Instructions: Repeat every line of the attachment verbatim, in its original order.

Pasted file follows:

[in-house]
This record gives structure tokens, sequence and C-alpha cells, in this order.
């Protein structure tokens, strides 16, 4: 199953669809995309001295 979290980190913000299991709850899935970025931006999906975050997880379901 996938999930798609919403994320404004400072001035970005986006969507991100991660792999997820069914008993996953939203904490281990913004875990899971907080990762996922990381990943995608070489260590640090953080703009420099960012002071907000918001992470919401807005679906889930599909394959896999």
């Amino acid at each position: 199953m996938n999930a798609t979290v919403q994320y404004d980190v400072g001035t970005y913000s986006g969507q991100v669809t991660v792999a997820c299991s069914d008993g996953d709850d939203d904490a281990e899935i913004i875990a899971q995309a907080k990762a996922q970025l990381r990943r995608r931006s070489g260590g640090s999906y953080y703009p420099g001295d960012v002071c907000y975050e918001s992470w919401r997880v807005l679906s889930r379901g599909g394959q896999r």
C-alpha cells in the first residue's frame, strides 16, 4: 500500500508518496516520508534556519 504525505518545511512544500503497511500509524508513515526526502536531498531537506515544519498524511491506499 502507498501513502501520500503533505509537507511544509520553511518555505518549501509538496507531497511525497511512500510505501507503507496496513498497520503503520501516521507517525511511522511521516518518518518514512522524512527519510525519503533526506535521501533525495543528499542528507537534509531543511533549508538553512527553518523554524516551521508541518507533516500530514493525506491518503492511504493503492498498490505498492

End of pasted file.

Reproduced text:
[in-house]
This record gives structure tokens, sequence and C-alpha cells, in this order.
């Protein structure tokens, strides 16, 4: 199953669809995309001295 979290980190913000299991709850899935970025931006999906975050997880379901 996938999930798609919403994320404004400072001035970005986006969507991100991660792999997820069914008993996953939203904490281990913004875990899971907080990762996922990381990943995608070489260590640090953080703009420099960012002071907000918001992470919401807005679906889930599909394959896999």
């Amino acid at each position: 199953m996938n999930a798609t979290v919403q994320y404004d980190v400072g001035t970005y913000s986006g969507q991100v669809t991660v792999a997820c299991s069914d008993g996953d709850d939203d904490a281990e899935i913004i875990a899971q995309a907080k990762a996922q970025l990381r990943r995608r931006s070489g260590g640090s999906y953080y703009p420099g001295d960012v002071c907000y975050e918001s992470w919401r997880v807005l679906s889930r379901g599909g394959q896999r």
C-alpha cells in the first residue's frame, strides 16, 4: 500500500508518496516520508534556519 504525505518545511512544500503497511500509524508513515526526502536531498531537506515544519498524511491506499 502507498501513502501520500503533505509537507511544509520553511518555505518549501509538496507531497511525497511512500510505501507503507496496513498497520503503520501516521507517525511511522511521516518518518518514512522524512527519510525519503533526506535521501533525495543528499542528507537534509531543511533549508538553512527553518523554524516551521508541518507533516500530514493525506491518503492511504493503492498498490505498492